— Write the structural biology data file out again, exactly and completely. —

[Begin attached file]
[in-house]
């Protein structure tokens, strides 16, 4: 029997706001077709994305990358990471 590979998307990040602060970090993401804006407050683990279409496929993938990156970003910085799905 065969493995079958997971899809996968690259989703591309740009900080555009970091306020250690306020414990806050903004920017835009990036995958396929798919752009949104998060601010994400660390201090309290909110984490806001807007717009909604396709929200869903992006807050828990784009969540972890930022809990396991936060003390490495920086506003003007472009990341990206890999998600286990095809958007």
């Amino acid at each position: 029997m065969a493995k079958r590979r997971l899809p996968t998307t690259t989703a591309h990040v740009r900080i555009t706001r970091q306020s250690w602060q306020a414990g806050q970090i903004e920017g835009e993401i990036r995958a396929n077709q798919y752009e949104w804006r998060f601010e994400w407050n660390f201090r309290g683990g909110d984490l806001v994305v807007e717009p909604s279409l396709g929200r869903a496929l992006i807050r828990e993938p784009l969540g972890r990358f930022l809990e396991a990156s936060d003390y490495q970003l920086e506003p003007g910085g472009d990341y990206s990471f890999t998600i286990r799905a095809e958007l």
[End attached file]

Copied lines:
[in-house]
């Protein structure tokens, strides 16, 4: 029997706001077709994305990358990471 590979998307990040602060970090993401804006407050683990279409496929993938990156970003910085799905 065969493995079958997971899809996968690259989703591309740009900080555009970091306020250690306020414990806050903004920017835009990036995958396929798919752009949104998060601010994400660390201090309290909110984490806001807007717009909604396709929200869903992006807050828990784009969540972890930022809990396991936060003390490495920086506003003007472009990341990206890999998600286990095809958007």
């Amino acid at each position: 029997m065969a493995k079958r590979r997971l899809p996968t998307t690259t989703a591309h990040v740009r900080i555009t706001r970091q306020s250690w602060q306020a414990g806050q970090i903004e920017g835009e993401i990036r995958a396929n077709q798919y752009e949104w804006r998060f601010e994400w407050n660390f201090r309290g683990g909110d984490l806001v994305v807007e717009p909604s279409l396709g929200r869903a496929l992006i807050r828990e993938p784009l969540g972890r990358f930022l809990e396991a990156s936060d003390y490495q970003l920086e506003p003007g910085g472009d990341y990206s990471f890999t998600i286990r799905a095809e958007l």